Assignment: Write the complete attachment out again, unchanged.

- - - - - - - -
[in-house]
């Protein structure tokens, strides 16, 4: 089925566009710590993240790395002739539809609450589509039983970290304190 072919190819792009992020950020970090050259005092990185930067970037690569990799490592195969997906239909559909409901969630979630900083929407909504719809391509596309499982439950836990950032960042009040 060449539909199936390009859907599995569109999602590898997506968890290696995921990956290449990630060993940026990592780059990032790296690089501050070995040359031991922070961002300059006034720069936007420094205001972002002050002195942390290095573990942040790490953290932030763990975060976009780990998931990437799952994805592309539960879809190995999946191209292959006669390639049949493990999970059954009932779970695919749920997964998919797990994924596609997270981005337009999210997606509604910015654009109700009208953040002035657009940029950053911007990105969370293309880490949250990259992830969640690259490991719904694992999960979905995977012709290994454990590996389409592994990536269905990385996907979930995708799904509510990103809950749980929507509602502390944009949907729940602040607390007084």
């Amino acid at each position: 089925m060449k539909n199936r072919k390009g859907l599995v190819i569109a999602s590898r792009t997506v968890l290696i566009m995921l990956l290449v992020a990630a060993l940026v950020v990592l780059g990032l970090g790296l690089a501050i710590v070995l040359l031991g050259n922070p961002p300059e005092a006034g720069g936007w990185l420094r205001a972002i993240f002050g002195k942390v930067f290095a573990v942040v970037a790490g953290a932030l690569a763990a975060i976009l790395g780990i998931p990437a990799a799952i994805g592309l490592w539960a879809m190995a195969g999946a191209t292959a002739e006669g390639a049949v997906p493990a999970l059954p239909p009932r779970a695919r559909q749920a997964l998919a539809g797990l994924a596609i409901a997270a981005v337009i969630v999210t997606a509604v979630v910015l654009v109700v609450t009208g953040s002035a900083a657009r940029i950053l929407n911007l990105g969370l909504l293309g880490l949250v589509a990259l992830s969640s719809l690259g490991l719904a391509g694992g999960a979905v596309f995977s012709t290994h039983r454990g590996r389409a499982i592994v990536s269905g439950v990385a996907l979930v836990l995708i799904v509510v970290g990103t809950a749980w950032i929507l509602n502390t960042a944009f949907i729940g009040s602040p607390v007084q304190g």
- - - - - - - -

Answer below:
[in-house]
């Protein structure tokens, strides 16, 4: 089925566009710590993240790395002739539809609450589509039983970290304190 072919190819792009992020950020970090050259005092990185930067970037690569990799490592195969997906239909559909409901969630979630900083929407909504719809391509596309499982439950836990950032960042009040 060449539909199936390009859907599995569109999602590898997506968890290696995921990956290449990630060993940026990592780059990032790296690089501050070995040359031991922070961002300059006034720069936007420094205001972002002050002195942390290095573990942040790490953290932030763990975060976009780990998931990437799952994805592309539960879809190995999946191209292959006669390639049949493990999970059954009932779970695919749920997964998919797990994924596609997270981005337009999210997606509604910015654009109700009208953040002035657009940029950053911007990105969370293309880490949250990259992830969640690259490991719904694992999960979905995977012709290994454990590996389409592994990536269905990385996907979930995708799904509510990103809950749980929507509602502390944009949907729940602040607390007084």
């Amino acid at each position: 089925m060449k539909n199936r072919k390009g859907l599995v190819i569109a999602s590898r792009t997506v968890l290696i566009m995921l990956l290449v992020a990630a060993l940026v950020v990592l780059g990032l970090g790296l690089a501050i710590v070995l040359l031991g050259n922070p961002p300059e005092a006034g720069g936007w990185l420094r205001a972002i993240f002050g002195k942390v930067f290095a573990v942040v970037a790490g953290a932030l690569a763990a975060i976009l790395g780990i998931p990437a990799a799952i994805g592309l490592w539960a879809m190995a195969g999946a191209t292959a002739e006669g390639a049949v997906p493990a999970l059954p239909p009932r779970a695919r559909q749920a997964l998919a539809g797990l994924a596609i409901a997270a981005v337009i969630v999210t997606a509604v979630v910015l654009v109700v609450t009208g953040s002035a900083a657009r940029i950053l929407n911007l990105g969370l909504l293309g880490l949250v589509a990259l992830s969640s719809l690259g490991l719904a391509g694992g999960a979905v596309f995977s012709t290994h039983r454990g590996r389409a499982i592994v990536s269905g439950v990385a996907l979930v836990l995708i799904v509510v970290g990103t809950a749980w950032i929507l509602n502390t960042a944009f949907i729940g009040s602040p607390v007084q304190g």